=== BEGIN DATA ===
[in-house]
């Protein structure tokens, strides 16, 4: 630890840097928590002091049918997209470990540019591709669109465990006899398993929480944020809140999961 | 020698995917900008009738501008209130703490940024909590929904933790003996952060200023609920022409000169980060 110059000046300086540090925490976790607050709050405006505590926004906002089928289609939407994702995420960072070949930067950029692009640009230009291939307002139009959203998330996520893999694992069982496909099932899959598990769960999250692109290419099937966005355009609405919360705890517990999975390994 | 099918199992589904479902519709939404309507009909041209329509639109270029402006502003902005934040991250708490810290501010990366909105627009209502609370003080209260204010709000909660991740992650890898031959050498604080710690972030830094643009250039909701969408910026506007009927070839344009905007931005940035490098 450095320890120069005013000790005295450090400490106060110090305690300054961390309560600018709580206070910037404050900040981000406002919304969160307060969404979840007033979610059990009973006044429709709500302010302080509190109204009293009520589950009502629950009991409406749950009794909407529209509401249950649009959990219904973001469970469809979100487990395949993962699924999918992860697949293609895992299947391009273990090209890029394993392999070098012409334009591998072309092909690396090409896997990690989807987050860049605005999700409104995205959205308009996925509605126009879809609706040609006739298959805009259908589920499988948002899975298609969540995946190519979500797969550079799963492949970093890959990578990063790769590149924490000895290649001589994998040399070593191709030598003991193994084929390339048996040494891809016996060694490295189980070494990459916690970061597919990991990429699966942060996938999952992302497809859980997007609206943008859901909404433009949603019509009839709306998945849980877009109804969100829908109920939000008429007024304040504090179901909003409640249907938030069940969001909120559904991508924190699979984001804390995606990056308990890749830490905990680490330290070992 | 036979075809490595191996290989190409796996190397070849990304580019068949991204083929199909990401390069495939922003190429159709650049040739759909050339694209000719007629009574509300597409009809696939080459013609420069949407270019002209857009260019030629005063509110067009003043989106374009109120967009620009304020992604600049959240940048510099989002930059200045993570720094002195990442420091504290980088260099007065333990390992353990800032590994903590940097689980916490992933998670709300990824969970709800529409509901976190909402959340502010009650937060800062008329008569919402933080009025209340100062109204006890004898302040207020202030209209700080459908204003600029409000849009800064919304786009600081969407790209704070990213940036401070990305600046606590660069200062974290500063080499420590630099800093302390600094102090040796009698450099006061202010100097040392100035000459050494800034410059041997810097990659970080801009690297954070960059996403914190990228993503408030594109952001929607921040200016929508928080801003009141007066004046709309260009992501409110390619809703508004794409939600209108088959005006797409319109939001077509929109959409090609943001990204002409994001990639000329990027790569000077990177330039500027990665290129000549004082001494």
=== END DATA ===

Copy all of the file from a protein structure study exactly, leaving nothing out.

[in-house]
């Protein structure tokens, strides 16, 4: 630890840097928590002091049918997209470990540019591709669109465990006899398993929480944020809140999961 | 020698995917900008009738501008209130703490940024909590929904933790003996952060200023609920022409000169980060 110059000046300086540090925490976790607050709050405006505590926004906002089928289609939407994702995420960072070949930067950029692009640009230009291939307002139009959203998330996520893999694992069982496909099932899959598990769960999250692109290419099937966005355009609405919360705890517990999975390994 | 099918199992589904479902519709939404309507009909041209329509639109270029402006502003902005934040991250708490810290501010990366909105627009209502609370003080209260204010709000909660991740992650890898031959050498604080710690972030830094643009250039909701969408910026506007009927070839344009905007931005940035490098 450095320890120069005013000790005295450090400490106060110090305690300054961390309560600018709580206070910037404050900040981000406002919304969160307060969404979840007033979610059990009973006044429709709500302010302080509190109204009293009520589950009502629950009991409406749950009794909407529209509401249950649009959990219904973001469970469809979100487990395949993962699924999918992860697949293609895992299947391009273990090209890029394993392999070098012409334009591998072309092909690396090409896997990690989807987050860049605005999700409104995205959205308009996925509605126009879809609706040609006739298959805009259908589920499988948002899975298609969540995946190519979500797969550079799963492949970093890959990578990063790769590149924490000895290649001589994998040399070593191709030598003991193994084929390339048996040494891809016996060694490295189980070494990459916690970061597919990991990429699966942060996938999952992302497809859980997007609206943008859901909404433009949603019509009839709306998945849980877009109804969100829908109920939000008429007024304040504090179901909003409640249907938030069940969001909120559904991508924190699979984001804390995606990056308990890749830490905990680490330290070992 | 036979075809490595191996290989190409796996190397070849990304580019068949991204083929199909990401390069495939922003190429159709650049040739759909050339694209000719007629009574509300597409009809696939080459013609420069949407270019002209857009260019030629005063509110067009003043989106374009109120967009620009304020992604600049959240940048510099989002930059200045993570720094002195990442420091504290980088260099007065333990390992353990800032590994903590940097689980916490992933998670709300990824969970709800529409509901976190909402959340502010009650937060800062008329008569919402933080009025209340100062109204006890004898302040207020202030209209700080459908204003600029409000849009800064919304786009600081969407790209704070990213940036401070990305600046606590660069200062974290500063080499420590630099800093302390600094102090040796009698450099006061202010100097040392100035000459050494800034410059041997810097990659970080801009690297954070960059996403914190990228993503408030594109952001929607921040200016929508928080801003009141007066004046709309260009992501409110390619809703508004794409939600209108088959005006797409319109939001077509929109959409090609943001990204002409994001990639000329990027790569000077990177330039500027990665290129000549004082001494």